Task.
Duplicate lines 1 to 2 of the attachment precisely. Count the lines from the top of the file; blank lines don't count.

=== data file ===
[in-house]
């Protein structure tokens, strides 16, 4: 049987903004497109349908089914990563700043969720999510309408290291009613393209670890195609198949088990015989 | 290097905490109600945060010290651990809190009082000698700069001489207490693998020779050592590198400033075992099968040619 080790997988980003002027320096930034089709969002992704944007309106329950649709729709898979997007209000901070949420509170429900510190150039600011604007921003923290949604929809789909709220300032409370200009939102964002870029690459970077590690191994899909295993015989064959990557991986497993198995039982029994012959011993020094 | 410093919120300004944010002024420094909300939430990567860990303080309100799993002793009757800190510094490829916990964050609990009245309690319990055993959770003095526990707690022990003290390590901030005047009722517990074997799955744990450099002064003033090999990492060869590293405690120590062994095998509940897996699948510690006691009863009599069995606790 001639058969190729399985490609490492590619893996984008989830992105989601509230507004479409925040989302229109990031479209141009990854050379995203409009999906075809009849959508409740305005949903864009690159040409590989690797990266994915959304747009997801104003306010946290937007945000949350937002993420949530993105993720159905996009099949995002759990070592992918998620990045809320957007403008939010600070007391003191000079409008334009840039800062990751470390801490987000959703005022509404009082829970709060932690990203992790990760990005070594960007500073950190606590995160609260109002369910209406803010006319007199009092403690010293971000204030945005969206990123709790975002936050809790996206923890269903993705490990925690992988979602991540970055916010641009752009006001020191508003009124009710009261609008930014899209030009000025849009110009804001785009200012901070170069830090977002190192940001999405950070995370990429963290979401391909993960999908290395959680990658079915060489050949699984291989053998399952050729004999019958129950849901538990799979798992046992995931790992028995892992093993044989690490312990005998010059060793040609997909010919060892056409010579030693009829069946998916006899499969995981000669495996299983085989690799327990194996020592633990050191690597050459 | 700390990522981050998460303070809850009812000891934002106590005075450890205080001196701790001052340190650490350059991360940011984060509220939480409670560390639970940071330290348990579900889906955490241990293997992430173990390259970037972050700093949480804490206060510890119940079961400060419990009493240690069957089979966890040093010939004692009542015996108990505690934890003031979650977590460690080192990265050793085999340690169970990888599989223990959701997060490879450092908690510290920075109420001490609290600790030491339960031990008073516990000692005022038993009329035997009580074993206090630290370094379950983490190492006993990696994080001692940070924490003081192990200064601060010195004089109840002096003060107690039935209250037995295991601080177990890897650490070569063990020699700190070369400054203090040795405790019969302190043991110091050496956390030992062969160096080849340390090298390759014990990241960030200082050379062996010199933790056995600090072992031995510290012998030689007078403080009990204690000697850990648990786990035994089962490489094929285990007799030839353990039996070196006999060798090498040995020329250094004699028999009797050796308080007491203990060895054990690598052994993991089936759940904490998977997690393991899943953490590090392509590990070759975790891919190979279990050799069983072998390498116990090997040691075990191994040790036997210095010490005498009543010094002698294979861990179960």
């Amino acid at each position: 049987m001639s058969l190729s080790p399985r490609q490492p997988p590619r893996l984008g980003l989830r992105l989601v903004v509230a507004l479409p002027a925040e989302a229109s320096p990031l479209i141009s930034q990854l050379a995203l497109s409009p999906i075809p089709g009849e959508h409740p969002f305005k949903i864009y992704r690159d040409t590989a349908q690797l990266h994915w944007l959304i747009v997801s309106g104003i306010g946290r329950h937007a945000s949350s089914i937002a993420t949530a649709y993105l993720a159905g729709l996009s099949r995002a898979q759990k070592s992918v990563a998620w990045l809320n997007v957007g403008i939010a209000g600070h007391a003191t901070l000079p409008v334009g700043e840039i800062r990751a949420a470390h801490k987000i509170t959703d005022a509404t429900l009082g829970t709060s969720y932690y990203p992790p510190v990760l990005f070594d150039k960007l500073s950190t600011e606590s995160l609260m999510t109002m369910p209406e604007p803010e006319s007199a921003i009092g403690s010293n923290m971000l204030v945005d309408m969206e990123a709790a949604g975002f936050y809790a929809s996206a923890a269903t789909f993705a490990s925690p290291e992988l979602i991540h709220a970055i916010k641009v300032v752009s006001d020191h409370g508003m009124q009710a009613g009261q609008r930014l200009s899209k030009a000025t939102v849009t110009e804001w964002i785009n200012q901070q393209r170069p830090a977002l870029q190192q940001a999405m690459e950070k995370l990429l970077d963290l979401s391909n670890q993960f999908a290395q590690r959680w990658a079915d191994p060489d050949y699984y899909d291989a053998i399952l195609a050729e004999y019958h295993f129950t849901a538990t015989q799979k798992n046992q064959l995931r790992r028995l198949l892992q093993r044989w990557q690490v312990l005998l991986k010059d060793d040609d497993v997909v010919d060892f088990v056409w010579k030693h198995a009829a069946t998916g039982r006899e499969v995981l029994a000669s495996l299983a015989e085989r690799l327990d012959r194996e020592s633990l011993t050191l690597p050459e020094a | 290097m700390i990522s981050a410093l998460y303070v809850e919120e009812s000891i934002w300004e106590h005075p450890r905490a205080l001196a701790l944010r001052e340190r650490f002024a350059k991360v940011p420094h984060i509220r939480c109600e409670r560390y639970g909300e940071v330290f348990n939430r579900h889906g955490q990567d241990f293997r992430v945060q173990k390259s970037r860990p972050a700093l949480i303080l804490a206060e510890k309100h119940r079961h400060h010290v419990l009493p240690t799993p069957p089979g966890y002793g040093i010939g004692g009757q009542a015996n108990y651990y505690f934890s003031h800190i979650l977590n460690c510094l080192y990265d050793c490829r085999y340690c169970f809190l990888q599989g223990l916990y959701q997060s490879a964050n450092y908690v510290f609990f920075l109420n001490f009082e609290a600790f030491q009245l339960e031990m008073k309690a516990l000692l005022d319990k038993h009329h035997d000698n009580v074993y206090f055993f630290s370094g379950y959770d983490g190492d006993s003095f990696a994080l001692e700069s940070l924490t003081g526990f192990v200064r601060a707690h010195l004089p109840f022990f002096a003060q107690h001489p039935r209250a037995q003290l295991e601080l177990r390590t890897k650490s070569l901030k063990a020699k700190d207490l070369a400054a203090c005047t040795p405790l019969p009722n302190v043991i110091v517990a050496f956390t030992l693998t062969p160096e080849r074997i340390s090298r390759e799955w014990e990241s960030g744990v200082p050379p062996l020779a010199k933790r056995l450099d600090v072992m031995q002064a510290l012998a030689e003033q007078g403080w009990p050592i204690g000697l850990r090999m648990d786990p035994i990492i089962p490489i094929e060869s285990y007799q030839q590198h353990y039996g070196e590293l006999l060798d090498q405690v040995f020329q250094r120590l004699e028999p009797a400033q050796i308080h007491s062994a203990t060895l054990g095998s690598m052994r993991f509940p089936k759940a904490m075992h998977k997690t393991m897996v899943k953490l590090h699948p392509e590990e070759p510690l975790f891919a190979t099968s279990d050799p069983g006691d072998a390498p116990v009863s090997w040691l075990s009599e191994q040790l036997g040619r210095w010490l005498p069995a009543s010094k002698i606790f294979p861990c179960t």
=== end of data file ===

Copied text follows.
[in-house]
């Protein structure tokens, strides 16, 4: 049987903004497109349908089914990563700043969720999510309408290291009613393209670890195609198949088990015989 | 290097905490109600945060010290651990809190009082000698700069001489207490693998020779050592590198400033075992099968040619 080790997988980003002027320096930034089709969002992704944007309106329950649709729709898979997007209000901070949420509170429900510190150039600011604007921003923290949604929809789909709220300032409370200009939102964002870029690459970077590690191994899909295993015989064959990557991986497993198995039982029994012959011993020094 | 410093919120300004944010002024420094909300939430990567860990303080309100799993002793009757800190510094490829916990964050609990009245309690319990055993959770003095526990707690022990003290390590901030005047009722517990074997799955744990450099002064003033090999990492060869590293405690120590062994095998509940897996699948510690006691009863009599069995606790 001639058969190729399985490609490492590619893996984008989830992105989601509230507004479409925040989302229109990031479209141009990854050379995203409009999906075809009849959508409740305005949903864009690159040409590989690797990266994915959304747009997801104003306010946290937007945000949350937002993420949530993105993720159905996009099949995002759990070592992918998620990045809320957007403008939010600070007391003191000079409008334009840039800062990751470390801490987000959703005022509404009082829970709060932690990203992790990760990005070594960007500073950190606590995160609260109002369910209406803010006319007199009092403690010293971000204030945005969206990123709790975002936050809790996206923890269903993705490990925690992988979602991540970055916010641009752009006001020191508003009124009710009261609008930014899209030009000025849009110009804001785009200012901070170069830090977002190192940001999405950070995370990429963290979401391909993960999908290395959680990658079915060489050949699984291989053998399952050729004999019958129950849901538990799979798992046992995931790992028995892992093993044989690490312990005998010059060793040609997909010919060892056409010579030693009829069946998916006899499969995981000669495996299983085989690799327990194996020592633990050191690597050459 | 700390990522981050998460303070809850009812000891934002106590005075450890205080001196701790001052340190650490350059991360940011984060509220939480409670560390639970940071330290348990579900889906955490241990293997992430173990390259970037972050700093949480804490206060510890119940079961400060419990009493240690069957089979966890040093010939004692009542015996108990505690934890003031979650977590460690080192990265050793085999340690169970990888599989223990959701997060490879450092908690510290920075109420001490609290600790030491339960031990008073516990000692005022038993009329035997009580074993206090630290370094379950983490190492006993990696994080001692940070924490003081192990200064601060010195004089109840002096003060107690039935209250037995295991601080177990890897650490070569063990020699700190070369400054203090040795405790019969302190043991110091050496956390030992062969160096080849340390090298390759014990990241960030200082050379062996010199933790056995600090072992031995510290012998030689007078403080009990204690000697850990648990786990035994089962490489094929285990007799030839353990039996070196006999060798090498040995020329250094004699028999009797050796308080007491203990060895054990690598052994993991089936759940904490998977997690393991899943953490590090392509590990070759975790891919190979279990050799069983072998390498116990090997040691075990191994040790036997210095010490005498009543010094002698294979861990179960």